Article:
'Be strong in the grace that is in Christ Jesus' (2 Timothy 2:1) is not a bad choice as a summary verse for 1 and 2 Timothy. The entire epistle of 2 Timothy is written in particular with this thought in mind. Timothy needed the exhortation 'be strong'. His position was perilous at Ephesus. Timothy had the task of mounting a single handed rescue operation at Ephesus on every conceivable front it would seem:
- Morally – 'faith and a good conscience' – 1 Tim 1:5,19,20; 4:12 – MEN DEFILED
- Doctrinally – 1 Tim 3:16 – CHRIST DISPLACED
- Evangelically – 1 Tim 1:7ff; 2 Tim 2:18 - GRACE DESPISED
- Ecclesiastically – 1 Tim 5 – CHURCH DISREGARDED
- Secular sphere – 1 Tim 6 – AUTHORITY DESPISED
Timothy's temperament would on the surface appear to have been a major hindrance to him in this task. He was timid by temperament (2 Timothy 1:7; 1 Corinthians 16:10), shy and reserved (2 Timothy 1:6) and came from a relatively sheltered upbringing (2 Timothy 1:5). What appeared to be his greatest weakness was however in reality his greatest strength! Timothy like Gideon, in the weakness of who he was, 'poor in Manasseh... least in my father's house' (Judges 6:15). His weakness was the essential prelude to his success. With Gideon there was a very clear sense that the salvation of Israel could not rest on the shoulders of Gideon! Who was Gideon? Nobody very much! A clear sense of his own personal weakness and honest self awareness brought Gideon, as it did Timothy, under conviction that any strength must come from another resource, not himself but the Lord, here was his only reliable source of strength:
'The Lord is with thee, thou mighty man of valour' (Judge 6:12)
'Go in this thy might... thou shalt save Israel...have not I sent thee.' (Judges 6:14)
'Surely I will be with thee' (Judges 6:16)
'If now I have found grace in thy sight, then show me a sign that thou talkest with me.' (Judges 6:17)
It would be easy to send a detonator into Ephesus but Timothy would not provide a flash point to an already volatile situation. Timothy would diffuse it! Let us be careful not to write someone off because of our perception of them. A perception which is often disproportionately skewed by our perception of their weakness! Their weakness, can in the right circumstances, with the all sufficient grace of God become their strength!
Timothy MUST be strong! Yet like most of us the problem for Timothy is not the knowing WHAT he should do nor WHAT he should be doing but the HOW he should be doing it! Anyone can give you a list of what you should be doing. That part is easy. The problem however lies rather with 'HOW I can do it!'
This epistle should help to encourage Timothy, the contents of 2 Timothy will strengthen him:
Chapter 1 – I know whom I have believed (1:12)
Chapter 2 – I know what I have believe note the threefold mention of truth in 2:15 vs 18 vs 25
Chapter 3 – I know how I believed: the spiritual heritage of my faith through the apostles (3:14) and the absolute certainty of the Word of God (3:15).
Chapter 4 – I know why I believe; note the eternal perspective of this closing chapter of Paul's life:
That's good to keep in mind!
But day to day Timothy needs real strength, real resources to draw from in all of the difficulties of life!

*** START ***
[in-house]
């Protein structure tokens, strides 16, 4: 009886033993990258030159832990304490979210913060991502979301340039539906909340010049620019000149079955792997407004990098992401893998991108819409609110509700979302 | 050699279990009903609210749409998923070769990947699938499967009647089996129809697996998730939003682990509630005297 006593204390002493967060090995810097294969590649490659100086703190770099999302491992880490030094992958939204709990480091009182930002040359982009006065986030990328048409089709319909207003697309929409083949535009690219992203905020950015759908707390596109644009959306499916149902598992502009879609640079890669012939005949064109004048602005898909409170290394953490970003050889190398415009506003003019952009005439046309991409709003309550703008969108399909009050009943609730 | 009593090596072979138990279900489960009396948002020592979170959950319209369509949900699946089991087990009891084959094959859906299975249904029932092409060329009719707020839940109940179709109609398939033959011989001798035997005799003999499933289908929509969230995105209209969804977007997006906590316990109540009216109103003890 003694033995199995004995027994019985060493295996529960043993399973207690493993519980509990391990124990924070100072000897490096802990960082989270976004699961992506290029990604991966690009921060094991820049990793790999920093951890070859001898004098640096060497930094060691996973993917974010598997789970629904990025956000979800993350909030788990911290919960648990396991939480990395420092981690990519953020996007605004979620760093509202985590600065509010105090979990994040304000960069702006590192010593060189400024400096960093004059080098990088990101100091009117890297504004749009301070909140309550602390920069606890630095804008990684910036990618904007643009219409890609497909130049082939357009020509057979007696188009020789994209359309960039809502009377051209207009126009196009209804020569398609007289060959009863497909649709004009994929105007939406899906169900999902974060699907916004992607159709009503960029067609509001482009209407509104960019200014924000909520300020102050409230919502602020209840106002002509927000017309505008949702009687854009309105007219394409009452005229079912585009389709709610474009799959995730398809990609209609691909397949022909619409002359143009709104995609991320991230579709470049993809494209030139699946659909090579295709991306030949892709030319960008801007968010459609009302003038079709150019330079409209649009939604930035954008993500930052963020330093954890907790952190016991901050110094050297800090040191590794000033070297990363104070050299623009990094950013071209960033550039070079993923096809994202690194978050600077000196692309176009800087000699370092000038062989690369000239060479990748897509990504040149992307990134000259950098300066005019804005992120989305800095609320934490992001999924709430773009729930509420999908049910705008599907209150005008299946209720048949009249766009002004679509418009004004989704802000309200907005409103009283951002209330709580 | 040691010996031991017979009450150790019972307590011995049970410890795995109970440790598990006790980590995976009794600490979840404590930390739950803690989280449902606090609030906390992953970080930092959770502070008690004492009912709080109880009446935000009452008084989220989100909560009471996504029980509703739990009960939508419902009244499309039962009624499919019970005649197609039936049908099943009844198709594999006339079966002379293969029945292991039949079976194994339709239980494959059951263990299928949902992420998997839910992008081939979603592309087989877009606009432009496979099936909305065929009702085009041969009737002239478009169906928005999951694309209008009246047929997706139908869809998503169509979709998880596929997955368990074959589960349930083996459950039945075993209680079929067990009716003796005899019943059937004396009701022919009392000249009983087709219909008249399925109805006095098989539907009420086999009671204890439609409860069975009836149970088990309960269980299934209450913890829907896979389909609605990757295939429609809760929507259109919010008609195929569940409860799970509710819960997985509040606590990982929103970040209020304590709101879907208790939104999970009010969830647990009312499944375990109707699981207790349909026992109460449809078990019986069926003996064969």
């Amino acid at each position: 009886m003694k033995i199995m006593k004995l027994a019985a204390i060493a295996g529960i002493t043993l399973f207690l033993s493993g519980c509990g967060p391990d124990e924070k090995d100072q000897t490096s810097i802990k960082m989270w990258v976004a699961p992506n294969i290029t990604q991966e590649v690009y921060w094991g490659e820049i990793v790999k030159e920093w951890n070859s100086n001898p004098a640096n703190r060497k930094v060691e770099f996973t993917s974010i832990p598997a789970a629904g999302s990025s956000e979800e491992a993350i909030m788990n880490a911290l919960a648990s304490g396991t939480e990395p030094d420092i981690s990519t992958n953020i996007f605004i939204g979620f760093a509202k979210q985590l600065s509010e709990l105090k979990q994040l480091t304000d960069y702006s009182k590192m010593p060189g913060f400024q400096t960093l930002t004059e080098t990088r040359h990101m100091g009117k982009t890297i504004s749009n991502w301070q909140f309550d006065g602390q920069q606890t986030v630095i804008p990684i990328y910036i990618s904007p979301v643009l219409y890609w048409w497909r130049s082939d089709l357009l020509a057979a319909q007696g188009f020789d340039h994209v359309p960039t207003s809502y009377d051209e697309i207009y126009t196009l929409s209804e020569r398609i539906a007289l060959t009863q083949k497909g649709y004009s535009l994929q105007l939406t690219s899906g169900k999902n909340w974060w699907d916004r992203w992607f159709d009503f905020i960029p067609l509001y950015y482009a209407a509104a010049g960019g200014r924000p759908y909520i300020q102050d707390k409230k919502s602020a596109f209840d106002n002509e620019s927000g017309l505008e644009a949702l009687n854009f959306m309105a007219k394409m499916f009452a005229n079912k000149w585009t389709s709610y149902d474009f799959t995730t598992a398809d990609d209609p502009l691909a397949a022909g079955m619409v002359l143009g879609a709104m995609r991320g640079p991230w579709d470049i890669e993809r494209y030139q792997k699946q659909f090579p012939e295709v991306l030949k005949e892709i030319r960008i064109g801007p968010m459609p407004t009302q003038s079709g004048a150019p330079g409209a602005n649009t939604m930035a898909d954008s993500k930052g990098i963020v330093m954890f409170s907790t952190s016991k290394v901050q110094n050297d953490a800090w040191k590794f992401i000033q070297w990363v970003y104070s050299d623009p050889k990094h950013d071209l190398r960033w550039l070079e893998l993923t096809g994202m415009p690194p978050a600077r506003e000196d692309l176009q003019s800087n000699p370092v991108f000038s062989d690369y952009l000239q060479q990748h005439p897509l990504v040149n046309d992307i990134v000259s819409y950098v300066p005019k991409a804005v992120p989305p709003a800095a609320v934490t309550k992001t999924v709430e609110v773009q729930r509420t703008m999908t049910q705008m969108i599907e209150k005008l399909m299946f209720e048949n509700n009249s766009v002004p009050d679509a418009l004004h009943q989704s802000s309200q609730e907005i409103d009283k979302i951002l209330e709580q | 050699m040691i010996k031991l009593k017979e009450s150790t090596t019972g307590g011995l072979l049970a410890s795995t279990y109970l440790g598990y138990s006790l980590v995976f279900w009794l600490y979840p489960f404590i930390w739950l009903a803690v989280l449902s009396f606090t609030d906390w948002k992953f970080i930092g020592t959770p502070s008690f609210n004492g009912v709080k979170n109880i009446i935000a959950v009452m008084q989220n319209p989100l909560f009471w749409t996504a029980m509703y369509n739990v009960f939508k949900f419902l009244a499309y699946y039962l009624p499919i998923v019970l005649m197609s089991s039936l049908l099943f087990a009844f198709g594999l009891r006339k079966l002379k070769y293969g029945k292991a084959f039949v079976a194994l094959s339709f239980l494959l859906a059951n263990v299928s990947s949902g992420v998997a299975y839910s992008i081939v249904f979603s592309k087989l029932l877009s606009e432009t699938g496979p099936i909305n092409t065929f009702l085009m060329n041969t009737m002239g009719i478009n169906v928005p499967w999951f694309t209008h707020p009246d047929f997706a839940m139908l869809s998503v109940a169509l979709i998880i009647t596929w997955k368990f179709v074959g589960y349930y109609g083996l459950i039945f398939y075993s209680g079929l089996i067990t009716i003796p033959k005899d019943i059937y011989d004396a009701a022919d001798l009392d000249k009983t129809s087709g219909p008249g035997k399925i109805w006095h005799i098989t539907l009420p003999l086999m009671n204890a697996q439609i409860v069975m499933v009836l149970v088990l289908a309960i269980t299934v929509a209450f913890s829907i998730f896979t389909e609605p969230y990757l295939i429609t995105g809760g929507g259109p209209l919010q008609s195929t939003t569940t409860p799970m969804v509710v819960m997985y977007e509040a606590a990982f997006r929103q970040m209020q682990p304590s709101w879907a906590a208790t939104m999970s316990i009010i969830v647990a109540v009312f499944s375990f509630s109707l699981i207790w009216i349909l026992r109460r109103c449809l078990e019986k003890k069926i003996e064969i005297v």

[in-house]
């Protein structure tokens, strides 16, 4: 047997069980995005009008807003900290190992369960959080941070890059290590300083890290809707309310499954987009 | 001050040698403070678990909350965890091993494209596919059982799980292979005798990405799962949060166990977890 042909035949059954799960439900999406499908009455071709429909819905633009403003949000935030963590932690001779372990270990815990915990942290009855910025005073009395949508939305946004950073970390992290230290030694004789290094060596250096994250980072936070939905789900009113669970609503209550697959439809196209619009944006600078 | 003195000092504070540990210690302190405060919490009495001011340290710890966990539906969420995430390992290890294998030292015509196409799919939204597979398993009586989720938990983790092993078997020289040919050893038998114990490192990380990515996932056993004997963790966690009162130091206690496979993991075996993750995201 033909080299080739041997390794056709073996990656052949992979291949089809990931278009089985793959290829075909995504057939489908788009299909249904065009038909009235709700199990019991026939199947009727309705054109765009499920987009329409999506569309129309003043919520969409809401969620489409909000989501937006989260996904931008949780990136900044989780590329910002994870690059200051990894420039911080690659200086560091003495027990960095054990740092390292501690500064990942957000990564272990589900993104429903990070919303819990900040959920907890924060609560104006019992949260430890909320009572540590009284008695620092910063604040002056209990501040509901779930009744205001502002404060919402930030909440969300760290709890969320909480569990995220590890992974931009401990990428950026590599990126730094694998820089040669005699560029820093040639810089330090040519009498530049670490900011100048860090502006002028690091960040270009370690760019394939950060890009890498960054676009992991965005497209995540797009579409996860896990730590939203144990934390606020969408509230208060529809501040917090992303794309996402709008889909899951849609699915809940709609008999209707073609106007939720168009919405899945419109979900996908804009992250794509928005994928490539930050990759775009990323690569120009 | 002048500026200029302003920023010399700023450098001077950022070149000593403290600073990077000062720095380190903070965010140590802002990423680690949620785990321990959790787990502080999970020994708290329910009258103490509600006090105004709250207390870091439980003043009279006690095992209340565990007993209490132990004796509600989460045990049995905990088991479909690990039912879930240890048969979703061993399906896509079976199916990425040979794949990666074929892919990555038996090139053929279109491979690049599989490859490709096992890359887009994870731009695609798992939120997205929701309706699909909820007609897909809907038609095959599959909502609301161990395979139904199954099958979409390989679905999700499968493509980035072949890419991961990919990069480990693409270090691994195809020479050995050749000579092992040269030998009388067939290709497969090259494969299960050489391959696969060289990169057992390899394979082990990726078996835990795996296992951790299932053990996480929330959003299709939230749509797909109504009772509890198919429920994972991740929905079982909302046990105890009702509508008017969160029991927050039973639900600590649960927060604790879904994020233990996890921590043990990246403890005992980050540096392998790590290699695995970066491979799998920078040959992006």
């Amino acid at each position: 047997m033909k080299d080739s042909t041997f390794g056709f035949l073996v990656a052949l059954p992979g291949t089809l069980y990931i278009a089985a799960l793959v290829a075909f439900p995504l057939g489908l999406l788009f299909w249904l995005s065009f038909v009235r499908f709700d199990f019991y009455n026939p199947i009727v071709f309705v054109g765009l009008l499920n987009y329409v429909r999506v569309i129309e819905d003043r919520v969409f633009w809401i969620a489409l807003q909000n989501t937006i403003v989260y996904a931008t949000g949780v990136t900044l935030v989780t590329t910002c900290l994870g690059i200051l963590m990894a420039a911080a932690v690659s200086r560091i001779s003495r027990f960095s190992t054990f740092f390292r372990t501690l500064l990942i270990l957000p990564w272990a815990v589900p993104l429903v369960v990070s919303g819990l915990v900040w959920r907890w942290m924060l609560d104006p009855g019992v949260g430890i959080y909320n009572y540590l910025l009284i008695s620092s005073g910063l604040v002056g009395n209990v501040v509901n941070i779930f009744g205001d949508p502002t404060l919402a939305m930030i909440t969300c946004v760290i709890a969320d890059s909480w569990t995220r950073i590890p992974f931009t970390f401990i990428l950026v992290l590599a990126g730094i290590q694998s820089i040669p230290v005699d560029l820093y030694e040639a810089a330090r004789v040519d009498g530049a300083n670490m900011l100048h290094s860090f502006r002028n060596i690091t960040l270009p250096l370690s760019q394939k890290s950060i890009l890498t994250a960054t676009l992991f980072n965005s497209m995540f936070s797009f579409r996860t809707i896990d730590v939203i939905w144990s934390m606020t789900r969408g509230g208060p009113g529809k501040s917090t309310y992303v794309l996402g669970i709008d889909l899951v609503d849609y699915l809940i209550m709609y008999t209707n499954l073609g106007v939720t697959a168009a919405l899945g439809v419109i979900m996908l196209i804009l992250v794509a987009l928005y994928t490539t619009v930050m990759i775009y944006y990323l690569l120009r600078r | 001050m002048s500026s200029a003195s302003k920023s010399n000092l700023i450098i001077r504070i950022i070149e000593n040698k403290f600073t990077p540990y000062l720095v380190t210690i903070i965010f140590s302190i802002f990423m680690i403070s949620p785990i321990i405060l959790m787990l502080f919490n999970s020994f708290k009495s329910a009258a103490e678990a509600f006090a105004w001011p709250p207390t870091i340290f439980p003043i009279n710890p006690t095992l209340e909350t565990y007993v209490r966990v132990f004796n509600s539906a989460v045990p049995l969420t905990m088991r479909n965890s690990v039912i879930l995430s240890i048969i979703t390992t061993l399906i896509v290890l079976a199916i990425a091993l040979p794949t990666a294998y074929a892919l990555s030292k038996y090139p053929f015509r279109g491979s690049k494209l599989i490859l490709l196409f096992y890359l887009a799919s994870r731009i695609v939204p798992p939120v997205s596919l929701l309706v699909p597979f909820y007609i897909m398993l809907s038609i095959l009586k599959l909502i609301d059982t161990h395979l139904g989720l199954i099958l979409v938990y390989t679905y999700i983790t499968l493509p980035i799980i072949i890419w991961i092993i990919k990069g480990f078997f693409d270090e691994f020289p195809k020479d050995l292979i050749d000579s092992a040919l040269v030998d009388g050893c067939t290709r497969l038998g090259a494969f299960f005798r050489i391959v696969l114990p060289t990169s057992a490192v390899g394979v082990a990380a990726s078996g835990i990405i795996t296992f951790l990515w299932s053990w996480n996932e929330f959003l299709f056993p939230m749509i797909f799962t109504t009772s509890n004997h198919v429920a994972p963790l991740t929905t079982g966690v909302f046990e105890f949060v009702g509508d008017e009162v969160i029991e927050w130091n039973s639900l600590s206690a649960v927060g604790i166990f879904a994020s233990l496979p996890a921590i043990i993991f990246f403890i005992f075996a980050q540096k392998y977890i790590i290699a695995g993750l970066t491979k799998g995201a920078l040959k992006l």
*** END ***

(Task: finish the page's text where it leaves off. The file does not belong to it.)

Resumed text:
Here in 2 Timothy chapter 2 verse 1 is the 'classical answer' (Walter Alexander) on how to be strong! 1 Timothy brings to us our provision in Christ. Our resources in Christ lie at the centre of 1 Timothy (1 Timothy 3:16). 2 Timothy focuses on the need of Timothy to draw from those resources (2 Timothy 3:17). It is possible for all of these resources to be there in Christ and yet for us never to draw from those resources! That would be the normal for humanity as a whole! You and I as believers are to be the exception to it!
How can I be strong in the Grace that is in Christ Jesus? What is that Grace like? Why does God strengthen me by His Grace for the task He gives me to do? Why does God do it this way? Give me a task that I cannot complete with a resource I must run to Him for? Why not fit the task at Ephesus to Mr Self Confident? This grace in Christ is a resource which becomes ours by faith. This grace is a resource and our ability to draw from it only makes sense because of our relationship with Jesus Christ. This grace is a resource because not only is this Grace 'in Christ Jesus' but so are we! (2 Timothy 1:9). Consider also the same truth taught in John 10:38; 14:10-11; 14:20; 17:21. The preposition 'in' here indicates:
- Intimacy / proximity of relationship
- Communion without boundaries / unrestricted
This is a choice, to rest by faith in Christ rather than to fail in the strength of my flesh. This is a decision forged in adversity, founded in relationship, and fulfilled in experience. It is only when we fully appreciated that the demands placed upon us in the task which we are given to do outstrip our resources to achieve the outcome which we desire, that the need outstrips our abilities are we then willing to make a choice:
- To continue in our own strength and fail eg Saul
- To capitulate and thus flee
- To trust and depend on the Lord, to draw from the riches of God's Grace in Christ and to fight.
When I cannot:
- Trust in self
- Trust in others
- Trust in things
Then I am ready to
- Fight in His strength.
This was the line crossed by: